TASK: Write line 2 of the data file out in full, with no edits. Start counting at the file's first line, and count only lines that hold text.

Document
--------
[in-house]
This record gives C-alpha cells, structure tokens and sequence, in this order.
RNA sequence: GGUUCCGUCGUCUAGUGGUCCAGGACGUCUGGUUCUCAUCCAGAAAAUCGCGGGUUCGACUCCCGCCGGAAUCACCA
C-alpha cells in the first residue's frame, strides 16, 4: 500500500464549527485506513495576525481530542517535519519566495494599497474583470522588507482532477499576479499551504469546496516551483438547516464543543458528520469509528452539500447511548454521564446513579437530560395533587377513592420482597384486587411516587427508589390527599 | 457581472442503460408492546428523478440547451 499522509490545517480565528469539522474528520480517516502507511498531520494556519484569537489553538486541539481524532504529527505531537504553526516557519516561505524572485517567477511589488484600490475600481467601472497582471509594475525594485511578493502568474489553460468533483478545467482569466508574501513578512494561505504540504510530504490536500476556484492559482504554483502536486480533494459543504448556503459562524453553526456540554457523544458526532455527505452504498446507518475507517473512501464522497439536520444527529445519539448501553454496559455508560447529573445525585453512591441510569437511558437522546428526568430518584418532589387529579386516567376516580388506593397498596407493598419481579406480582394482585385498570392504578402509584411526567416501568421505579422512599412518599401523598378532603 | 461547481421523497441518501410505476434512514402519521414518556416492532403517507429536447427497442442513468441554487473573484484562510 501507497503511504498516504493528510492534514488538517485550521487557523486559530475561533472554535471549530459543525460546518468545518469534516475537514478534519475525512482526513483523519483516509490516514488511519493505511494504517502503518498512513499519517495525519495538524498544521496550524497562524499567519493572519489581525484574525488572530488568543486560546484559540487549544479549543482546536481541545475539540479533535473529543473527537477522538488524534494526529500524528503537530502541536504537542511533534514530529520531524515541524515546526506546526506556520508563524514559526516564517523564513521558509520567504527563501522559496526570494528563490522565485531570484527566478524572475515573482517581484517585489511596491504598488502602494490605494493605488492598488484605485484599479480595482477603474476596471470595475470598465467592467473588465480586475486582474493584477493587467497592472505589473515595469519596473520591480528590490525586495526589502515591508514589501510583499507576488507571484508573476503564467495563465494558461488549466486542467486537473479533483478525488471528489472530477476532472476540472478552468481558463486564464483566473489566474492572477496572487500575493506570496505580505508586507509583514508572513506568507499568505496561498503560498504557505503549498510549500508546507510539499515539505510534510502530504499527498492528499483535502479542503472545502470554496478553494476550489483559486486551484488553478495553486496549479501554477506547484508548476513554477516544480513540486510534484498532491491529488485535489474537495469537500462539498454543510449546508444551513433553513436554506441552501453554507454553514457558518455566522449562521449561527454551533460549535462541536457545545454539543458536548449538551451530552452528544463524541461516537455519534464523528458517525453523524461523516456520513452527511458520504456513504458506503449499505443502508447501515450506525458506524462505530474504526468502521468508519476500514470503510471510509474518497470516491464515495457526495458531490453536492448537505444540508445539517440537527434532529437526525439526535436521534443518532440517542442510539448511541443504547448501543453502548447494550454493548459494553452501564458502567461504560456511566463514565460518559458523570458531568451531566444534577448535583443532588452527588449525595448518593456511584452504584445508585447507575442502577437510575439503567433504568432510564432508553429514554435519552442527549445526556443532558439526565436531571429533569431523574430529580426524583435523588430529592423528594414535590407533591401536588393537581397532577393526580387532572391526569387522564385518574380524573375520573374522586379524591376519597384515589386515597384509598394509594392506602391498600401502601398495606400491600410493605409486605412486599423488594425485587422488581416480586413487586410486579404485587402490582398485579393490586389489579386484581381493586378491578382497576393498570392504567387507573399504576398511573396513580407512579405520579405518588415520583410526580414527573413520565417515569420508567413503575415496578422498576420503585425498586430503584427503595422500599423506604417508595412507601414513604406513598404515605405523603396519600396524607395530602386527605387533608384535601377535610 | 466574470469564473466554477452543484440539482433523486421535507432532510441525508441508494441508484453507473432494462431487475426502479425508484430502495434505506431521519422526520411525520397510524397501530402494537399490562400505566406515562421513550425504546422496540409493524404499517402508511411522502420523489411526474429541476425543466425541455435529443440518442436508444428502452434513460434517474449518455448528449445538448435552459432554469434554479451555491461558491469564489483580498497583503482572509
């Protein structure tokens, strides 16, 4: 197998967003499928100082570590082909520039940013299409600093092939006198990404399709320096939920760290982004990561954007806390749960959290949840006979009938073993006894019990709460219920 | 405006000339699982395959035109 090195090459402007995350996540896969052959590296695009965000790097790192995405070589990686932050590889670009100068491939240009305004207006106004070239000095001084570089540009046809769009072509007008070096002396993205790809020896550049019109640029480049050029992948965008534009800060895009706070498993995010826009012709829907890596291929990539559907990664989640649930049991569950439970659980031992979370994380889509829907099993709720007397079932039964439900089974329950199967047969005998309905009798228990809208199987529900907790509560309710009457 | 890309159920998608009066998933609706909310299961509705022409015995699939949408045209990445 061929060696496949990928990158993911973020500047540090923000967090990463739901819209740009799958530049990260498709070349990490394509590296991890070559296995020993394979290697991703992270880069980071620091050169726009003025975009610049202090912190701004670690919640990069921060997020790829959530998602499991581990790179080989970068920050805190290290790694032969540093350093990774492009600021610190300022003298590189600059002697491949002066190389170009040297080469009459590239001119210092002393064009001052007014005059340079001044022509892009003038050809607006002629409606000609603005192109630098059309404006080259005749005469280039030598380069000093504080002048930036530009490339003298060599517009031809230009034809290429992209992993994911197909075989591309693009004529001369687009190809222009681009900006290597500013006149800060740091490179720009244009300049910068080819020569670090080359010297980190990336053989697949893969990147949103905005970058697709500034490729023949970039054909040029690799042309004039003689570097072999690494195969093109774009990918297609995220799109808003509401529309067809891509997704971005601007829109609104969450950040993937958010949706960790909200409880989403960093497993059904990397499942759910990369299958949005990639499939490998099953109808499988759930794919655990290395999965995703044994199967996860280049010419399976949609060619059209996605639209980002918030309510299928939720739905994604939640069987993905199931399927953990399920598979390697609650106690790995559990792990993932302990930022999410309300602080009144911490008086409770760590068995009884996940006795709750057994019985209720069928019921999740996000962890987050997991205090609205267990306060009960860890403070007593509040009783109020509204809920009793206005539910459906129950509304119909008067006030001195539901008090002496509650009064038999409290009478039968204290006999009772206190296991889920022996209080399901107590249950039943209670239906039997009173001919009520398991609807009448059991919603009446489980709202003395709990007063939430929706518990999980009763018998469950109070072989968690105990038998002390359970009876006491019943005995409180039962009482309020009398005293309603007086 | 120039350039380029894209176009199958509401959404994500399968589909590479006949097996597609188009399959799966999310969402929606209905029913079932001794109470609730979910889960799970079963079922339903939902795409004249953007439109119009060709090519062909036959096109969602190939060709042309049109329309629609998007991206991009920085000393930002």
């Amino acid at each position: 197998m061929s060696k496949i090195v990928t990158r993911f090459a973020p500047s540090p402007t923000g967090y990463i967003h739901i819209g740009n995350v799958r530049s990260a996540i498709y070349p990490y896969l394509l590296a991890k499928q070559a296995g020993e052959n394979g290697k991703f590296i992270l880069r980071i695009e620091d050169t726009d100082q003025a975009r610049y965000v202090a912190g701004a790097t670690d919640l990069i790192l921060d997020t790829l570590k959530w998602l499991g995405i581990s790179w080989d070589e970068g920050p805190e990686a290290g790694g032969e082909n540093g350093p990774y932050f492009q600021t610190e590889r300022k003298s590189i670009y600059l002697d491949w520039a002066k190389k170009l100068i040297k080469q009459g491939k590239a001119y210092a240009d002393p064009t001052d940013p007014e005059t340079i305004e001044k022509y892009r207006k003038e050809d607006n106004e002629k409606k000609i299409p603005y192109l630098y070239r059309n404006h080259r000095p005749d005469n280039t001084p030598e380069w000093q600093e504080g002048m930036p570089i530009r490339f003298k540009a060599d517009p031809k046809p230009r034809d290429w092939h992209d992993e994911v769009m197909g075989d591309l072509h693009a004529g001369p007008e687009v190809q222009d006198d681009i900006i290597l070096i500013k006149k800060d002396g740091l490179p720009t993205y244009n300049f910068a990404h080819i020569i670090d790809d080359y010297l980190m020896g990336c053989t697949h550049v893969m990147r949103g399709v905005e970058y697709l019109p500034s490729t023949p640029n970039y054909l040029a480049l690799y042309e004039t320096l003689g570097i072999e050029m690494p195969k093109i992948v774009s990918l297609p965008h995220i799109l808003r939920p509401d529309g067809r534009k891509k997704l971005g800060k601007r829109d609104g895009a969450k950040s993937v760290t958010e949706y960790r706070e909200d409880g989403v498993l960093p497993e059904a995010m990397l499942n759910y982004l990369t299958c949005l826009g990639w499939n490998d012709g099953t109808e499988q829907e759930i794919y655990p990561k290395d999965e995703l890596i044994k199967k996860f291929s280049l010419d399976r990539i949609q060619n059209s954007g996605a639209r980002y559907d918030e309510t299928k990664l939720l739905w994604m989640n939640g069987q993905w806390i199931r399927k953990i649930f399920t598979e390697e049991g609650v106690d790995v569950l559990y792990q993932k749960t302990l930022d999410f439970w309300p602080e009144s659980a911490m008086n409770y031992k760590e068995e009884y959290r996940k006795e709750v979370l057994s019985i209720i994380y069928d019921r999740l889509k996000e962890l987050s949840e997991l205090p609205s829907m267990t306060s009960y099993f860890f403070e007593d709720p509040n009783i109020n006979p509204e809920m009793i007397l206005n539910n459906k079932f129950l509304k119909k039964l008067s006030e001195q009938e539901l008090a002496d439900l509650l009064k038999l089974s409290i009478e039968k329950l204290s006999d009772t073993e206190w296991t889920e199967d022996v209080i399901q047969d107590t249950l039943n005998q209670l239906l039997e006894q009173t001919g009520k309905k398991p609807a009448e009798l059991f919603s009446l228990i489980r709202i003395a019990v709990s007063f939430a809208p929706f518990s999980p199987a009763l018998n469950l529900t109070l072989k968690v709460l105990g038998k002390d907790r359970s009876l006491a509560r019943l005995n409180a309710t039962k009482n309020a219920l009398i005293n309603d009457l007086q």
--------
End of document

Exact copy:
This record gives C-alpha cells, structure tokens and sequence, in this order.